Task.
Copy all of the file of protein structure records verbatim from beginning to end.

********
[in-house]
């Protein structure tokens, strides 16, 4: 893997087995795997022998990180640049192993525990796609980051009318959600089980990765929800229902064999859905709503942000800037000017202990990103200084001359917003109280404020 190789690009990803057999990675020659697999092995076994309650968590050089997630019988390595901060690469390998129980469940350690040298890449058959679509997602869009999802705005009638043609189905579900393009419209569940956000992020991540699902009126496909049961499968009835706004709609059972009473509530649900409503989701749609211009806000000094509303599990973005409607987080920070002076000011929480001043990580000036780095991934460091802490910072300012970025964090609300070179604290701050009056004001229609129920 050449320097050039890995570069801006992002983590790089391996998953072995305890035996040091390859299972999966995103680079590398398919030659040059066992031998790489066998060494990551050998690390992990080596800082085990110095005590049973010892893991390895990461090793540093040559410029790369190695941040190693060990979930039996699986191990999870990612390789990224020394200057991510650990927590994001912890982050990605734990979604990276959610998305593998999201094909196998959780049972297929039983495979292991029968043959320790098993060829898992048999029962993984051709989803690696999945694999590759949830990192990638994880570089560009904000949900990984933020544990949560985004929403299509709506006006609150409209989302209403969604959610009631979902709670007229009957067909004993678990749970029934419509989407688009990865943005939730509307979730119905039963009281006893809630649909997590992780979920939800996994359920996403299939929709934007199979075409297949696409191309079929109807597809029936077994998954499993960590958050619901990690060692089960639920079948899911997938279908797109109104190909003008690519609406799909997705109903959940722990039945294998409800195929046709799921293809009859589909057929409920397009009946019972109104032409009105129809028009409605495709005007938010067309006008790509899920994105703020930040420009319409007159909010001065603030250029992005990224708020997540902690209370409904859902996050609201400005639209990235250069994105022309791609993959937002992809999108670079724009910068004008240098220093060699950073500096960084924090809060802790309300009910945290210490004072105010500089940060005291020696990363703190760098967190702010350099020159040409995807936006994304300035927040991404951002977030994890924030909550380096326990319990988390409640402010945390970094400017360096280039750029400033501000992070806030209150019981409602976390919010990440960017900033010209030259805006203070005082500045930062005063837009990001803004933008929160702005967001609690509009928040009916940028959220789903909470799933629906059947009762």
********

[in-house]
């Protein structure tokens, strides 16, 4: 893997087995795997022998990180640049192993525990796609980051009318959600089980990765929800229902064999859905709503942000800037000017202990990103200084001359917003109280404020 190789690009990803057999990675020659697999092995076994309650968590050089997630019988390595901060690469390998129980469940350690040298890449058959679509997602869009999802705005009638043609189905579900393009419209569940956000992020991540699902009126496909049961499968009835706004709609059972009473509530649900409503989701749609211009806000000094509303599990973005409607987080920070002076000011929480001043990580000036780095991934460091802490910072300012970025964090609300070179604290701050009056004001229609129920 050449320097050039890995570069801006992002983590790089391996998953072995305890035996040091390859299972999966995103680079590398398919030659040059066992031998790489066998060494990551050998690390992990080596800082085990110095005590049973010892893991390895990461090793540093040559410029790369190695941040190693060990979930039996699986191990999870990612390789990224020394200057991510650990927590994001912890982050990605734990979604990276959610998305593998999201094909196998959780049972297929039983495979292991029968043959320790098993060829898992048999029962993984051709989803690696999945694999590759949830990192990638994880570089560009904000949900990984933020544990949560985004929403299509709506006006609150409209989302209403969604959610009631979902709670007229009957067909004993678990749970029934419509989407688009990865943005939730509307979730119905039963009281006893809630649909997590992780979920939800996994359920996403299939929709934007199979075409297949696409191309079929109807597809029936077994998954499993960590958050619901990690060692089960639920079948899911997938279908797109109104190909003008690519609406799909997705109903959940722990039945294998409800195929046709799921293809009859589909057929409920397009009946019972109104032409009105129809028009409605495709005007938010067309006008790509899920994105703020930040420009319409007159909010001065603030250029992005990224708020997540902690209370409904859902996050609201400005639209990235250069994105022309791609993959937002992809999108670079724009910068004008240098220093060699950073500096960084924090809060802790309300009910945290210490004072105010500089940060005291020696990363703190760098967190702010350099020159040409995807936006994304300035927040991404951002977030994890924030909550380096326990319990988390409640402010945390970094400017360096280039750029400033501000992070806030209150019981409602976390919010990440960017900033010209030259805006203070005082500045930062005063837009990001803004933008929160702005967001609690509009928040009916940028959220789903909470799933629906059947009762």